Consider changing your counters instead of your cabinets if you’re remodeling your kitchen but don’t have much money to spend. While most individuals replace their worktops and cabinets simultaneously, some homeowners prefer to do one or the other.
If you want to remove an old granite countertop and replace it with new ones, or if you only want to replace the tops, it is helpful to know how to remove the countertops. Here are some suggestions for removing granite countertops without causing damage to the cabinets.
Understand The Installation Pattern Of Granite Countertops:
Removing a granite countertop might be a daunting task if you’re not sure what you’re dealing with. It’s important to understand how the granite countertops are connected to the existing cabinets since we want to separate them.
A sheet of plywood is typically the only thing separating your granite countertop from your cabinets. So, what’s securing your granite counter? A thin silicone line attaches the granite countertop to the plywood, while caulk seals any gaps or cracks.
Granite countertops are not only attractive and long-lasting, but they are also quite hard, so most homeowners won’t have to worry about them cracking. However, because of their hardness, they can scratch and dent. Although granite is a strong material, it still requires maintenance. One prevalent concern is the risk of causing damage to cabinetry.
Steps To Remove The Granite Countertops:
Granite countertops are a lovely addition to any kitchen, but they aren’t as easy to remove as laminate worktops. If you take out the countertops, you might as well take out the cabinets, which might be expensive.
Collect Needed Tools:
With granite countertops becoming increasingly popular, many homeowners are confronted with the issue of removing their old worktops without destroying their cabinets.
The needed tools and supplies to remove a granite countertop are:
- Rubber mallet
- Tape measure
- Utility knife
- Caulk softeners
- Dust mask
1)Start From A Corner:
You’ll need to start at a corner to remove your granite countertop without damaging your cabinets. Locate the junction where the cabinet’s top meets the countertop’s bottom. From the inside of the cabinet, it may be easier to locate the joint.
Tap the joint lightly with your hammer while holding the prybar end at the joint. Move your chisel up and down to build leverage and release the adhesive once you’ve established a good grip.
2)Cut Through The Caulk Line:
Use a putty knife to cut through the caulk line once you’ve established some space between the countertop and the cabinet using the pry bar. During installation, caulk was used to fill the gaps between the countertop and cabinet. Make sure to cut through the caulk line in a horizontal pattern, away from you.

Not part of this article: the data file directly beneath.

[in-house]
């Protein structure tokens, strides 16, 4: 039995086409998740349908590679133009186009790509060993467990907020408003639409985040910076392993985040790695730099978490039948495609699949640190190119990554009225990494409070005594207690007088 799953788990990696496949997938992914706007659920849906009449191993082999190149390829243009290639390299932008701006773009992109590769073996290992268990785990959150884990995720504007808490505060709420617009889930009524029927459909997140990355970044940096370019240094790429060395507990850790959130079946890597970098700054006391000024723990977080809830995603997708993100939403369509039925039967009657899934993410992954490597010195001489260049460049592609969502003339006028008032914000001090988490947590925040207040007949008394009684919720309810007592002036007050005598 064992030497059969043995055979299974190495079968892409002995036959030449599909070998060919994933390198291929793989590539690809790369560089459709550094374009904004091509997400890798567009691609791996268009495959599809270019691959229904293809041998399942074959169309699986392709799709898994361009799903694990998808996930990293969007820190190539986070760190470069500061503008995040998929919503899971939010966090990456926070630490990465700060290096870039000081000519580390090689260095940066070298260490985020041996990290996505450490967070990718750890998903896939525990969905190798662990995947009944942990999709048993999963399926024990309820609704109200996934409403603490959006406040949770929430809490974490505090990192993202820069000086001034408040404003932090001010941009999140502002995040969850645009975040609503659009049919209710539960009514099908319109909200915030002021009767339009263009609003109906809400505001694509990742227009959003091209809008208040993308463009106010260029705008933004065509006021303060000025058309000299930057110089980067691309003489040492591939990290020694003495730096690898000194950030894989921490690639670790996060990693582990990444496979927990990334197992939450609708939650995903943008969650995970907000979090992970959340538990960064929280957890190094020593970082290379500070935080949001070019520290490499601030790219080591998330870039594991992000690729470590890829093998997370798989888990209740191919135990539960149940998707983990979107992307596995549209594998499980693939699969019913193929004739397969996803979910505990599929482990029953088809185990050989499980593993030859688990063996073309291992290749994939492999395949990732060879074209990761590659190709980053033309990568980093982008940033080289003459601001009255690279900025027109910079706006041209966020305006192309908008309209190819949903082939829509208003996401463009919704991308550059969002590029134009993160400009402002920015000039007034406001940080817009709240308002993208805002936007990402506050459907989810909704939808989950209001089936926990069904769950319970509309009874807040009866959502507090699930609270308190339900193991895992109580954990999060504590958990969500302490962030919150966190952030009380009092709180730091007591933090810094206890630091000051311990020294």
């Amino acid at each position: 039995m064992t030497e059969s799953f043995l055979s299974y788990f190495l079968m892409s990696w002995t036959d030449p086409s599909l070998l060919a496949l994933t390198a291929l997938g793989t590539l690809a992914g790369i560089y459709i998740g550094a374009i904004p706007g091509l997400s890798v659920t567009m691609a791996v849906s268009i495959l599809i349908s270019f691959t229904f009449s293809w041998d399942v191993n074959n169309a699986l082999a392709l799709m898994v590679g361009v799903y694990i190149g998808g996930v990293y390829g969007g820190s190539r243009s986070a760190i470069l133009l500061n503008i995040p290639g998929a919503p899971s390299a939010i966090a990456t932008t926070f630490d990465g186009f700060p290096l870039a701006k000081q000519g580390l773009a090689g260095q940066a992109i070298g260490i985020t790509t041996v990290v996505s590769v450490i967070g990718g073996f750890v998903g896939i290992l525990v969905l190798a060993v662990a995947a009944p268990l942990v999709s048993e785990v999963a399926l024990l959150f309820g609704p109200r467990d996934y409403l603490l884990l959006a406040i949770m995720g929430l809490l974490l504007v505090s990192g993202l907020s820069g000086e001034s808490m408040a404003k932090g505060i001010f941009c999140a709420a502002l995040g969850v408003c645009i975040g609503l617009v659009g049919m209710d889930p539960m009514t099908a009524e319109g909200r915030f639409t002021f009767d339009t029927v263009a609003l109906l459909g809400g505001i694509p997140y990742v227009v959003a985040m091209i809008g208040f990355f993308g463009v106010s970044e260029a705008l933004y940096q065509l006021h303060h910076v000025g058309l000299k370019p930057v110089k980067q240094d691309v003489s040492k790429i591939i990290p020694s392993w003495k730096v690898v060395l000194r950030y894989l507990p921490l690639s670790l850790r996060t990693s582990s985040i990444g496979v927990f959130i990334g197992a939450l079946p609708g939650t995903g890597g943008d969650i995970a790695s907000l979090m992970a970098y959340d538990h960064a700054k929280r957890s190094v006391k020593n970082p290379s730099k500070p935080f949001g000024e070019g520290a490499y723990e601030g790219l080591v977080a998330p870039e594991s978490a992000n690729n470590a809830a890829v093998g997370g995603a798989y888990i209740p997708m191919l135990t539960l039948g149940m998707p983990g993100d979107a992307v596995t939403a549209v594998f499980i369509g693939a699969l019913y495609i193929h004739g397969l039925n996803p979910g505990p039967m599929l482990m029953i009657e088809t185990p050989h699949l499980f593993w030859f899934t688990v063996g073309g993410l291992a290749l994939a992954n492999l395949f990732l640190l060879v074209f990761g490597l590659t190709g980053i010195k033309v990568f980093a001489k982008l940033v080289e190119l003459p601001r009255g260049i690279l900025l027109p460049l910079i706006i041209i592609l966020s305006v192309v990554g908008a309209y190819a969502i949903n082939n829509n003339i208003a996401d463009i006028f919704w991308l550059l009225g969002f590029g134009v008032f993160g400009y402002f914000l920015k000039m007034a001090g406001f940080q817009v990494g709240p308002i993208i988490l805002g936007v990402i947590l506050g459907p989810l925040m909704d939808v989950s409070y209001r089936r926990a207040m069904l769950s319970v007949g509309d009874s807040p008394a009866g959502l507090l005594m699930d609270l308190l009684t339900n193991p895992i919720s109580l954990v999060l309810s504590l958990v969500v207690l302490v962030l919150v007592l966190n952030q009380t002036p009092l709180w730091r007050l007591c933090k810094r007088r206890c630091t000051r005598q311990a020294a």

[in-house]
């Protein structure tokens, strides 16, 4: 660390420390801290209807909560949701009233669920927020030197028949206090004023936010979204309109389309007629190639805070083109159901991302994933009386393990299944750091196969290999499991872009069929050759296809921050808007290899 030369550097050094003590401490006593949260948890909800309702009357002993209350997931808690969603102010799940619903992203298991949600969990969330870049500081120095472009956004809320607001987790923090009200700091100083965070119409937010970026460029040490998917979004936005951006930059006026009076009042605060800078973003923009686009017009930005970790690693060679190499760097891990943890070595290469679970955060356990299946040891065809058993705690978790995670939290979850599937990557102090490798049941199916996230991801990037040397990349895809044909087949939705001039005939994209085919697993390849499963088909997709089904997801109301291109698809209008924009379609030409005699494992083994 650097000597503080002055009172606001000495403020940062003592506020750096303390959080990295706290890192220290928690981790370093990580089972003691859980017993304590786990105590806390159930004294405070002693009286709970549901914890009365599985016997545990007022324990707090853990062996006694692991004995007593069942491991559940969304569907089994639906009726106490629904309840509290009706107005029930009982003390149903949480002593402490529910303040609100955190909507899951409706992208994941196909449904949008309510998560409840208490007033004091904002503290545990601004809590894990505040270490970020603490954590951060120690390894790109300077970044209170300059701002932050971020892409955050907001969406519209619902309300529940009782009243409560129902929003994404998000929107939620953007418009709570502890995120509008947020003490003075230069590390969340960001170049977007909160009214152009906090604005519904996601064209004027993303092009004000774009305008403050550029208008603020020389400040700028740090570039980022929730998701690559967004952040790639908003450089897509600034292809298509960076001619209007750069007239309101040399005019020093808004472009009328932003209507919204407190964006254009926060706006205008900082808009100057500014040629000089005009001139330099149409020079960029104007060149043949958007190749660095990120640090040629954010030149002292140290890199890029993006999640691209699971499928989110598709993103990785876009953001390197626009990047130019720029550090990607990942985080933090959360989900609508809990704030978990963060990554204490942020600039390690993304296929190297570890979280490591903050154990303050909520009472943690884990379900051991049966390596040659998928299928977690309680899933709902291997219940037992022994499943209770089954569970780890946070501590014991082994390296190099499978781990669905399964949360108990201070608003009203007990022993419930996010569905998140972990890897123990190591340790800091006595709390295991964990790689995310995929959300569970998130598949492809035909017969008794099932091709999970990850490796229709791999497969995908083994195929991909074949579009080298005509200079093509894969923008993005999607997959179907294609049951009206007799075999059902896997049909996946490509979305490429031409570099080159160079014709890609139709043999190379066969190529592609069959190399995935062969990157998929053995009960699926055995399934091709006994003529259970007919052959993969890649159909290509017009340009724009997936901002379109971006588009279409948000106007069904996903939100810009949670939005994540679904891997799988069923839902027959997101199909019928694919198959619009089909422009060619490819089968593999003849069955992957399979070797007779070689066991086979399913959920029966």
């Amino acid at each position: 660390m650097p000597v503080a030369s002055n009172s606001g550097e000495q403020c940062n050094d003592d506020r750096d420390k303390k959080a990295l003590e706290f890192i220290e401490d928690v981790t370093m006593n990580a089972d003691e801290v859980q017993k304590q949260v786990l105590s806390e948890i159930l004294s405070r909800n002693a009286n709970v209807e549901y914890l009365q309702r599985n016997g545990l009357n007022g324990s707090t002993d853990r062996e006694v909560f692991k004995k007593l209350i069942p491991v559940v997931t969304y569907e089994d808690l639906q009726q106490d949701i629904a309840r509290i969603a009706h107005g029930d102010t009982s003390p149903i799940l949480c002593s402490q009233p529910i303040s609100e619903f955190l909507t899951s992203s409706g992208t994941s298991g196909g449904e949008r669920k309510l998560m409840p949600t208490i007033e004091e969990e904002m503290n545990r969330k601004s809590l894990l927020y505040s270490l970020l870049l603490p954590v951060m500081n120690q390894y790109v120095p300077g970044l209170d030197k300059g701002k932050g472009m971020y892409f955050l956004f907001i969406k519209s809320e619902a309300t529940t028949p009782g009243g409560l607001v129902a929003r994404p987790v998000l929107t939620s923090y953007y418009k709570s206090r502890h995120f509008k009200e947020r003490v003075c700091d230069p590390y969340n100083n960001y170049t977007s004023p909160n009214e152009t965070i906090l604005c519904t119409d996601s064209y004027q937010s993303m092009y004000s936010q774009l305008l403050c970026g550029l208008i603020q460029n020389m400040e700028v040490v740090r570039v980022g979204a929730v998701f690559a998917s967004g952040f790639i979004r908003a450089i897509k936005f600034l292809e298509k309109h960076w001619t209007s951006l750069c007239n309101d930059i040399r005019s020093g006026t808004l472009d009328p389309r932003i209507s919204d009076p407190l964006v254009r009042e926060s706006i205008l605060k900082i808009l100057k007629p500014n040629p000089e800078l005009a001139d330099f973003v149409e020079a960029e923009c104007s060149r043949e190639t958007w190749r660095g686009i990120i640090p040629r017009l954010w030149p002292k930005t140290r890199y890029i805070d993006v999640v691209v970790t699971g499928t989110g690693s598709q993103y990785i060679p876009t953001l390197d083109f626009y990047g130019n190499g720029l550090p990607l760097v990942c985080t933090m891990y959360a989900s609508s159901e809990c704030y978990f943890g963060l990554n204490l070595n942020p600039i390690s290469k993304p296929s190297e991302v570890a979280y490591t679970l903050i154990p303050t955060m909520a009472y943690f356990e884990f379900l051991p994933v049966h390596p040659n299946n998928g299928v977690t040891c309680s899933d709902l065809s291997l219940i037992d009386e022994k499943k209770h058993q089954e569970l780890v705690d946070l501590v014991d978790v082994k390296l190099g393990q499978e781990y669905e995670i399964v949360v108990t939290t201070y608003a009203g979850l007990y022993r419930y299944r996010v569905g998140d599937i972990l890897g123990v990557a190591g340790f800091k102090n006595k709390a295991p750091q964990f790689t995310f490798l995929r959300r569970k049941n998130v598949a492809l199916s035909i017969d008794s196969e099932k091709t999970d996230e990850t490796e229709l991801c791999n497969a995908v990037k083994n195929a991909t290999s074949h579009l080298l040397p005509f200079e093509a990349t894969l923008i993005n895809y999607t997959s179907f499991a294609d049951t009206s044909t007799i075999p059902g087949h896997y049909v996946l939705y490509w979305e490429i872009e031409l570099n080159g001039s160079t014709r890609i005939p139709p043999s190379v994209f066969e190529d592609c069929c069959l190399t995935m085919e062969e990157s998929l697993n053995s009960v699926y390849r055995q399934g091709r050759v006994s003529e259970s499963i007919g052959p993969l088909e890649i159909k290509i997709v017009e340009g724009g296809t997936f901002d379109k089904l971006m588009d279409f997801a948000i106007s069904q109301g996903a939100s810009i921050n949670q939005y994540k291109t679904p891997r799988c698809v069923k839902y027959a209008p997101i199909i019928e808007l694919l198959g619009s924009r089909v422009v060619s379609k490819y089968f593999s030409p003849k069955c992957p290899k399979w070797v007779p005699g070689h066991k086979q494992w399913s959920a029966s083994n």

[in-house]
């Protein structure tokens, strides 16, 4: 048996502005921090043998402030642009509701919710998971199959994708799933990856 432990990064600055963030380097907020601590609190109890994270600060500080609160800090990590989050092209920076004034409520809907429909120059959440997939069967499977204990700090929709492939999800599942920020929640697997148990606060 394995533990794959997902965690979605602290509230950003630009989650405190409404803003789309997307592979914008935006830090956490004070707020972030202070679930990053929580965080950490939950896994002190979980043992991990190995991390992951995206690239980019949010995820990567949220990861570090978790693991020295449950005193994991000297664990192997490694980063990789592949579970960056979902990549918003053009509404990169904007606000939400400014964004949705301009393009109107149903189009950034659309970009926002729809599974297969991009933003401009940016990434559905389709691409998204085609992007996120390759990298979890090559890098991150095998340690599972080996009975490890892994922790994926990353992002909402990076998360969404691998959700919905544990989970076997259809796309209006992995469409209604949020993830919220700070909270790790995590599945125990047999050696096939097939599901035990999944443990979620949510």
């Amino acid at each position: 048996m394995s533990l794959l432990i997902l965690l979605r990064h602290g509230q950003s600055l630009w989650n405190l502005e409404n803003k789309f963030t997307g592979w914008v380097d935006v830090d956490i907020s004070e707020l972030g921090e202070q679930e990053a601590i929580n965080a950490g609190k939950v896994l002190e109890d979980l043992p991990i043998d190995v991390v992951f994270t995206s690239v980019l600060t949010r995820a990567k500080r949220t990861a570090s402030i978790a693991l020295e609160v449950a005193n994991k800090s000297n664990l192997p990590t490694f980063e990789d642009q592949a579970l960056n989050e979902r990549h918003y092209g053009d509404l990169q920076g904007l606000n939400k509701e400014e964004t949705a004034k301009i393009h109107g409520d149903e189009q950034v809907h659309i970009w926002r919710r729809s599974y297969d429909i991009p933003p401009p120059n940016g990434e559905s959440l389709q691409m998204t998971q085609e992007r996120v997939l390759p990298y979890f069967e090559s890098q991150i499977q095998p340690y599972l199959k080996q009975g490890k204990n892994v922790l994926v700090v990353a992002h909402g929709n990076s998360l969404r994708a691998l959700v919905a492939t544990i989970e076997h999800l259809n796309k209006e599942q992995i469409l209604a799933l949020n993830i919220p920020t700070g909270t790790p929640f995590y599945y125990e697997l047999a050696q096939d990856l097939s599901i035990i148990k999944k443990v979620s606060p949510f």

3)Use A Wood Shim To Pry Apart The Material:
Near the corner joint, place a wooden shim. A shim is an ideal tool for prying two materials apart because it is a wedge with one narrow end that tapers into a thicker end. Tap lightly with your hammer on the broken caulk line with the thin end.
Continue tapping the wooden shim into the open joint, wedged between the countertop and the cabinet. The shim should properly support the granite countertop.
4)Use Prybar To Create More Gap:
You can use your prybar to create more space between the countertop and the cabinets once you’ve installed your first shim. Continue prying until the entire front edge of the countertop has been lifted, as this is the aim.
As needed, add extra shims to the gap between the countertop and the cabinet by tapping them in. Granite is delicate and easily broken, so take your time and don’t force anything.
5)Sever The Granite Countertop From Cabinet:
Adjust your position to face the front of the cabinets now that the front ledge of the countertop has been raised. You want to be able to see out of your cabinet. Leverage your pry bar to sever the granite countertop from the top of the cabinet supports, beginning at the front of your cabinet, where the countertop is elevated.
Work your way along the length of the cabinet, gradually working towards the back. Wiggle your prybar around in there! As you get closer to the wall, keep adding shims. Continue until your granite countertop has been successfully lifted from your cabinets.
Granite is not only delicate but also exceedingly hefty. Hundreds of pounds can be found in a single block of the granite countertop.
The granite countertops are lovely, but if you decide to alter things up and remove them, you’ll also need to consider the cabinets. Kitchen cabinets are expensive, and they must be replaced if damaged. Follow the procedure discussed in this article to remove granite countertops described in this post to get the best results and save the cabinets.
To safely extract a granite countertop from a cabinet, pry and shim your way down the countertop’s length. Slowly moving ensures that the cabinets and marble counter do not sustain major damage.